Primo Levi — Surviving Auschwitz

Primo Levi

Primo Levi

The Italian Jewish chemist and author, Primo Levi [1919 – 1987], was a notable survivor of Auschwitz whose powerful writing was second to none when it came to describing his experiences. If you haven’t yet read any of his books, it’s time to add them to your list. He was liberated from the concentration camp by Russia’s Red Army in January 1945 but was not able to return to Italy until four months later. His journey took him through Poland, Belarus, Ukraine, Romania, Hungary, Austria, and Germany and he did not arrive in Turin until 19th October, 1945.

“You who live safe
In your warm houses,
You who find warm food
And friendly faces when you return home.
Consider if this is a man
Who works in mud,
Who knows no peace,
Who fights for a crust of bread,
Who dies by a yes or no.
Consider if this is a woman
Without hair, without name,
Without the strength to remember,
Empty are her eyes, cold her womb,
Like a frog in winter.
Never forget that this has happened.
Remember these words.
Engrave them in your hearts,
When at home or in the street,
When lying down, when getting up.
Repeat them to your children.
Or may your houses be destroyed,
May illness strike you down,
May your offspring turn their faces from you.”
― Primo Levi, Survival in Auschwitz

“Even in this place one can survive, and therefore one must want to survive, to tell the story, to bear witness; and that to survive we must force ourselves to save at least the skeleton, the scaffolding, the form of civilization. We are slaves, deprived of every right, exposed to every insult, condemned to certain death, but we still possess one power, and we must defend it with all our strength for it is the last — the power to refuse our consent.”
― Primo Levi, Survival in Auschwitz

V.E. Day — Winston Churchill

Churchill_waves_to_crowds

“My dear friends, this is your hour. This is not victory of a party or of any class. It’s a victory of the great British nation as a whole. We were the first, in this ancient island, to draw the sword against tyranny. After a while we were left all alone against the most tremendous military power that has been seen. We were all alone for a whole year.

There we stood, alone. Did anyone want to give in? [The crowd shouted “No.”] Were we down-hearted? [“No!”] The lights went out and the bombs came down. But every man, woman and child in the country had no thought of quitting the struggle. London can take it. So we came back after long months from the jaws of death, out of the mouth of hell, while all the world wondered. When shall the reputation and faith of this generation of English men and women fail? I say that in the long years to come not only will the people of this island but of the world, wherever the bird of freedom chirps in human hearts, look back to what we’ve done and they will say “do not despair, do not yield to violence and tyranny, march straightforward and die if need be-unconquered.” Now we have emerged from one deadly struggle-a terrible foe has been cast on the ground and awaits our judgment and our mercy….”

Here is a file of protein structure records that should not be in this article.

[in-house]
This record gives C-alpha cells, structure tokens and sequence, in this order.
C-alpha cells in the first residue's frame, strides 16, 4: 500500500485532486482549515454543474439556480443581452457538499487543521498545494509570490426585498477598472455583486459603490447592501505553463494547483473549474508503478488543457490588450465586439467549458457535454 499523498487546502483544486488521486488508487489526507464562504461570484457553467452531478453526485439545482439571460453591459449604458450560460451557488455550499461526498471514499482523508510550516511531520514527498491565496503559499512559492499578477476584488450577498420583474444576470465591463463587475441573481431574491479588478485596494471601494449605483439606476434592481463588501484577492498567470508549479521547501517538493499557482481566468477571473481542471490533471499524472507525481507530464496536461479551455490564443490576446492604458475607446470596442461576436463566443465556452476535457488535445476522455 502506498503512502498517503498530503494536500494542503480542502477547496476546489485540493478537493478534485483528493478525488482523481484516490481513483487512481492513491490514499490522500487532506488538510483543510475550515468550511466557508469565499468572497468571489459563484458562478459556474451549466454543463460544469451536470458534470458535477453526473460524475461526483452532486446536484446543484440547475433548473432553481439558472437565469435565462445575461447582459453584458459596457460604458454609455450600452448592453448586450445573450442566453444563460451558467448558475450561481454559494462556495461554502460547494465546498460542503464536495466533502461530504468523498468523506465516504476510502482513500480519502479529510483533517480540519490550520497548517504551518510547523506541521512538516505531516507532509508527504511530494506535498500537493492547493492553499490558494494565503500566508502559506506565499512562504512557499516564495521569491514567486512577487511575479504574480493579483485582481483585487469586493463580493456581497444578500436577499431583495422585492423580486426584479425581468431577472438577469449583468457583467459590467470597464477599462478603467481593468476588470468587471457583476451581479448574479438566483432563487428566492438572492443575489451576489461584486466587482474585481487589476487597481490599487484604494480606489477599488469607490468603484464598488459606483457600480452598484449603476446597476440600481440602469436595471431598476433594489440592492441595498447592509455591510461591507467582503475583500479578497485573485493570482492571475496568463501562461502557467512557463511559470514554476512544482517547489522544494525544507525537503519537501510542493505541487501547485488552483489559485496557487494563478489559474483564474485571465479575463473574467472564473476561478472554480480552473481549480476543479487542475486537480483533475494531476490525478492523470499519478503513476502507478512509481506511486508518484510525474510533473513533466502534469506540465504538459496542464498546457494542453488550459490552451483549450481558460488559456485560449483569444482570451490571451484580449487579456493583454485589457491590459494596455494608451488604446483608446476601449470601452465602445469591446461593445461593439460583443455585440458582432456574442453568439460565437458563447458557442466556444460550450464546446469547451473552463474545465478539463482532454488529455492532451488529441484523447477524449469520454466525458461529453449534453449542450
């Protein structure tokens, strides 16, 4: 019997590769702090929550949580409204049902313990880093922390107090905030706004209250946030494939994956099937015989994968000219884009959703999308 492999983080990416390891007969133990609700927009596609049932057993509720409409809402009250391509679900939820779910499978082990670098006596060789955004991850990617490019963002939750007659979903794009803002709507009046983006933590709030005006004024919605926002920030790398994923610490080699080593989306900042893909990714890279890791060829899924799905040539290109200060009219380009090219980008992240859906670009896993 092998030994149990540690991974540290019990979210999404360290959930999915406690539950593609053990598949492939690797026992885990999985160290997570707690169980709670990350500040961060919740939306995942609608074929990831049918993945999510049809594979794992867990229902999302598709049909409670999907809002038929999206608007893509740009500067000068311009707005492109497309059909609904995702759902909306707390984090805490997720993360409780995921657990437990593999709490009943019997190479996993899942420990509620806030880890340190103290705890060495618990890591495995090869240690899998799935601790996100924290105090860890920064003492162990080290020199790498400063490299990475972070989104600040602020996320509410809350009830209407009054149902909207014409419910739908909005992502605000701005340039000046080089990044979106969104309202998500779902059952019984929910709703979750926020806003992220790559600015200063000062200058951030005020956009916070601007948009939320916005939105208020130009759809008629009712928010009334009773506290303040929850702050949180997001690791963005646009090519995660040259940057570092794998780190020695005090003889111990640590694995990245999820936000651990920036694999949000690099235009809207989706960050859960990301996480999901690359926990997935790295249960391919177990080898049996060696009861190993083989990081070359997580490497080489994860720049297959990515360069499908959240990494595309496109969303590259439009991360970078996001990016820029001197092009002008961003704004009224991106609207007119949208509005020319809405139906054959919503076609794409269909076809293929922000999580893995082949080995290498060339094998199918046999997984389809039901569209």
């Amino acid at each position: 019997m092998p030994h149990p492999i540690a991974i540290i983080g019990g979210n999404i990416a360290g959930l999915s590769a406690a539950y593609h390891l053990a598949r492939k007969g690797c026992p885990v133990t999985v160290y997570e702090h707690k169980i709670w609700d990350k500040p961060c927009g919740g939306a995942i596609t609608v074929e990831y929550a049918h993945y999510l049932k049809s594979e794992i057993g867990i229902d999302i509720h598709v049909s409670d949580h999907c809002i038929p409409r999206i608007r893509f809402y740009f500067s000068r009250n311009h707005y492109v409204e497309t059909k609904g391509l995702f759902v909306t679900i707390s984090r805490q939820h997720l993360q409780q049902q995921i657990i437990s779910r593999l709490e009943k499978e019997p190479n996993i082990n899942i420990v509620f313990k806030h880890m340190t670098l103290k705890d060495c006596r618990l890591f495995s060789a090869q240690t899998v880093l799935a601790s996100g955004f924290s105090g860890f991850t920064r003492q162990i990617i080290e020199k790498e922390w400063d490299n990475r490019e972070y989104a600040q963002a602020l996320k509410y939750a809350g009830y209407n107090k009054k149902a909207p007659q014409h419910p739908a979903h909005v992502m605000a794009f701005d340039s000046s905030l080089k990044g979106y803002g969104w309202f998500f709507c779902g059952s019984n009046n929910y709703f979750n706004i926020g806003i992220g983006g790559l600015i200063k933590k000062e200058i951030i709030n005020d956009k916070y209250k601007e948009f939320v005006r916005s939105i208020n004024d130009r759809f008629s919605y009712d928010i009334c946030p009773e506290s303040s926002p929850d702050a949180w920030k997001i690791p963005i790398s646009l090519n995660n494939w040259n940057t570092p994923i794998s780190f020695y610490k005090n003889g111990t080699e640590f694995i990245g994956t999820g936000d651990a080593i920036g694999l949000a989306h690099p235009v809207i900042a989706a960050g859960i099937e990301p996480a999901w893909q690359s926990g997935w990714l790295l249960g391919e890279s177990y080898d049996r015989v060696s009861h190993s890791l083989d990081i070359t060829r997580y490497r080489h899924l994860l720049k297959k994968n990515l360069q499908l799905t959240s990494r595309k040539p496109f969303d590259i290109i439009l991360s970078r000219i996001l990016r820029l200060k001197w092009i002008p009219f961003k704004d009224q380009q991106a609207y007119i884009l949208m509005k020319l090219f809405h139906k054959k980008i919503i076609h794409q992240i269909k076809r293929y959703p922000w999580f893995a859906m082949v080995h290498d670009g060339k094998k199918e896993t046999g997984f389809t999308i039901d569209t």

via The Churchill Centre

Blessing or Curse? | Adventures In Historyland

The British army in the light of Waterloo.

“As a battle of science, it was demonstrative of no manoeuvre” wrote Sir Harry Smith sometime between 1820 and 1848. Writing in July of 1815 Baron Marbot was incredulous at the defeat and confirmed that “We were manoeuvred like so many pumpkins”. Smith went on to say “It was no Salamanca or Vitoria, were science was so beautifully exemplified: it was as a stand up fight between two pugilists “Mill away” until one is beaten. The Battle of Waterloo, with all it’s political glory has destroyed the field movement of the British Army. So scientifically laid down by Dundas, so improved by that hero of war and drill, Sir John Moore. All that light troop duty that had taught, by which the world, through the medium of the Spanish war was saved, has been replaced by the most heavy of manoeuvres, by squares, centre formations, and moving in masses, which require time to collect and equal time to extend; and all because the Prussians and the Russians did not know how to move quicker, we, forsooth must adapt to their ways…”

The operational tactics of the British army post 1815 can be summarised by well over 30 Squares at Waterloo and a single line at Balaclava. The traditions of the British army were born in 1815, throughout the 19th century it took its character from the exploits of the national contingent at Mont St Jean. Determination, courage, stolidity, resilience, the rock hard determination to stand unflinching against all odds. The strange thing is that he opposite was true previously. All through the 18th century, when the bedrock for the traditions of Waterloo was set down, from 1701 to 1814, the focus was on amphibious landings, offensive movement and increasingly open formations, as the experiences of war in America altered strategic thinking. By 1854, the lessons of the 18th century had…

Read more: Blessing or Curse? | Adventures In Historyland.